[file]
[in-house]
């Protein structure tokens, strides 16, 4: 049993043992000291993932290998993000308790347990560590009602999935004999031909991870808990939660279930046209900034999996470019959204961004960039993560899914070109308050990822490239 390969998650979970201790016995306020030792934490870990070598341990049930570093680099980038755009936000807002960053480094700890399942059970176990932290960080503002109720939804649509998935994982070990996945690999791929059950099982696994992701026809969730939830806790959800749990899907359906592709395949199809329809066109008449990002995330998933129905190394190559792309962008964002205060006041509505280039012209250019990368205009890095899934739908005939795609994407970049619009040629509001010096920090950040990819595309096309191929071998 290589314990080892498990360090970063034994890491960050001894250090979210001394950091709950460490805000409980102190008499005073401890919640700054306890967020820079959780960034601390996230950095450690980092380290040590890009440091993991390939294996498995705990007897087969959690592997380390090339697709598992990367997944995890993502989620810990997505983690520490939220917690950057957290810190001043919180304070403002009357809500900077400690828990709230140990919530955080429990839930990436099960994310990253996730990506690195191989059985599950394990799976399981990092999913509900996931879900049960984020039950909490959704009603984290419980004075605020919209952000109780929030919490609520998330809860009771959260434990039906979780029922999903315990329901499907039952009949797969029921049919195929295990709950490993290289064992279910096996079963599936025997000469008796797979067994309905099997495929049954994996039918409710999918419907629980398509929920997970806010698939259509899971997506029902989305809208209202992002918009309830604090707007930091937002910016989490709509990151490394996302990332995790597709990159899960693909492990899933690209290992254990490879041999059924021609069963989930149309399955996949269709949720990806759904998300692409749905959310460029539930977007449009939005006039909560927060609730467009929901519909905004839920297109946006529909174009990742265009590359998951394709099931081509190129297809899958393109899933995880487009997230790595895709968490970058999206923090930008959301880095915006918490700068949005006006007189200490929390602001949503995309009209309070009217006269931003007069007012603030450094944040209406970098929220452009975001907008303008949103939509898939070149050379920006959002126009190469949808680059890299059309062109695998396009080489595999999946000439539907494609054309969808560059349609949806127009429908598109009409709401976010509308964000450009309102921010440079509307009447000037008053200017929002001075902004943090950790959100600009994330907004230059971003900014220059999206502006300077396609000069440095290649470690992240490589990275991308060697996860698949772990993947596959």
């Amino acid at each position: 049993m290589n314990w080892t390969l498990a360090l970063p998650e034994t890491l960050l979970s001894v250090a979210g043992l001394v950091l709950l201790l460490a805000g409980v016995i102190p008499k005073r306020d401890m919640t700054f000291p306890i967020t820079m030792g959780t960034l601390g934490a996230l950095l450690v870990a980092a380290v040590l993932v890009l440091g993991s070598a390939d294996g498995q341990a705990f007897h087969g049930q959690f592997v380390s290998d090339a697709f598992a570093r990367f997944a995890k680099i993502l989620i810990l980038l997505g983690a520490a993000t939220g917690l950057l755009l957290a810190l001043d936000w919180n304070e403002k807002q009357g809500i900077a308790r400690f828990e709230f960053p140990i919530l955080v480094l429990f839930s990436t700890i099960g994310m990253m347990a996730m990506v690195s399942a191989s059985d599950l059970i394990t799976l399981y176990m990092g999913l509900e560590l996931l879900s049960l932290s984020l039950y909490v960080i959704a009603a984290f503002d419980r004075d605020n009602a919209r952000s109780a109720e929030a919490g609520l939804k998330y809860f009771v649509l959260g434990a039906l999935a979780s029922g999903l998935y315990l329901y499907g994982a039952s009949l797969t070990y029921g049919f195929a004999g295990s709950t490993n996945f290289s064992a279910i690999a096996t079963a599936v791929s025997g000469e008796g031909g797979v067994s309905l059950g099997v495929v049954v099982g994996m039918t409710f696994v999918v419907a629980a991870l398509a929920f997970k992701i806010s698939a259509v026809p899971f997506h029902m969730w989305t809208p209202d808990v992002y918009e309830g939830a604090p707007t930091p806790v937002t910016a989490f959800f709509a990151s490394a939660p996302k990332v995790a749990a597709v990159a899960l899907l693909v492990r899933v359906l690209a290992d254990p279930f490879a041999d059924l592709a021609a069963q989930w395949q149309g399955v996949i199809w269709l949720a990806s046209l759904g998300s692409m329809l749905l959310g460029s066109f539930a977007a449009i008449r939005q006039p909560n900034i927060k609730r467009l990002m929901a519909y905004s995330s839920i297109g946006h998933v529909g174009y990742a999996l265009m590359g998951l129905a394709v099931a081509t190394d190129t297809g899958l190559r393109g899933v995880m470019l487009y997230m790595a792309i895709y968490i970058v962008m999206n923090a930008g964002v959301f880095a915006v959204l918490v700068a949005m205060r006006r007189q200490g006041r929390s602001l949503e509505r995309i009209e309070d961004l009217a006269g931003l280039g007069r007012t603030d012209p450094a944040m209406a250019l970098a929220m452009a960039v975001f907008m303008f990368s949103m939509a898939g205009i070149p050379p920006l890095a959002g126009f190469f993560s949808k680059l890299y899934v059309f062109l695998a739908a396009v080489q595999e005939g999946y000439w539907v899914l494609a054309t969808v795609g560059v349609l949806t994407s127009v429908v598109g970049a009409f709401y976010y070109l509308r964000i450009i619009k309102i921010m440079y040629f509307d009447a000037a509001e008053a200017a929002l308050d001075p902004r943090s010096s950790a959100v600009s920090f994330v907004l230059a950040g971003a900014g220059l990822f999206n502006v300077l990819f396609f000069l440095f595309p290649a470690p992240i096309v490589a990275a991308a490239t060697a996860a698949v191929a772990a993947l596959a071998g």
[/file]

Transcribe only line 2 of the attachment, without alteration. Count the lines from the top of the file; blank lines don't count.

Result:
């Protein structure tokens, strides 16, 4: 049993043992000291993932290998993000308790347990560590009602999935004999031909991870808990939660279930046209900034999996470019959204961004960039993560899914070109308050990822490239 390969998650979970201790016995306020030792934490870990070598341990049930570093680099980038755009936000807002960053480094700890399942059970176990932290960080503002109720939804649509998935994982070990996945690999791929059950099982696994992701026809969730939830806790959800749990899907359906592709395949199809329809066109008449990002995330998933129905190394190559792309962008964002205060006041509505280039012209250019990368205009890095899934739908005939795609994407970049619009040629509001010096920090950040990819595309096309191929071998 290589314990080892498990360090970063034994890491960050001894250090979210001394950091709950460490805000409980102190008499005073401890919640700054306890967020820079959780960034601390996230950095450690980092380290040590890009440091993991390939294996498995705990007897087969959690592997380390090339697709598992990367997944995890993502989620810990997505983690520490939220917690950057957290810190001043919180304070403002009357809500900077400690828990709230140990919530955080429990839930990436099960994310990253996730990506690195191989059985599950394990799976399981990092999913509900996931879900049960984020039950909490959704009603984290419980004075605020919209952000109780929030919490609520998330809860009771959260434990039906979780029922999903315990329901499907039952009949797969029921049919195929295990709950490993290289064992279910096996079963599936025997000469008796797979067994309905099997495929049954994996039918409710999918419907629980398509929920997970806010698939259509899971997506029902989305809208209202992002918009309830604090707007930091937002910016989490709509990151490394996302990332995790597709990159899960693909492990899933690209290992254990490879041999059924021609069963989930149309399955996949269709949720990806759904998300692409749905959310460029539930977007449009939005006039909560927060609730467009929901519909905004839920297109946006529909174009990742265009590359998951394709099931081509190129297809899958393109899933995880487009997230790595895709968490970058999206923090930008959301880095915006918490700068949005006006007189200490929390602001949503995309009209309070009217006269931003007069007012603030450094944040209406970098929220452009975001907008303008949103939509898939070149050379920006959002126009190469949808680059890299059309062109695998396009080489595999999946000439539907494609054309969808560059349609949806127009429908598109009409709401976010509308964000450009309102921010440079509307009447000037008053200017929002001075902004943090950790959100600009994330907004230059971003900014220059999206502006300077396609000069440095290649470690992240490589990275991308060697996860698949772990993947596959």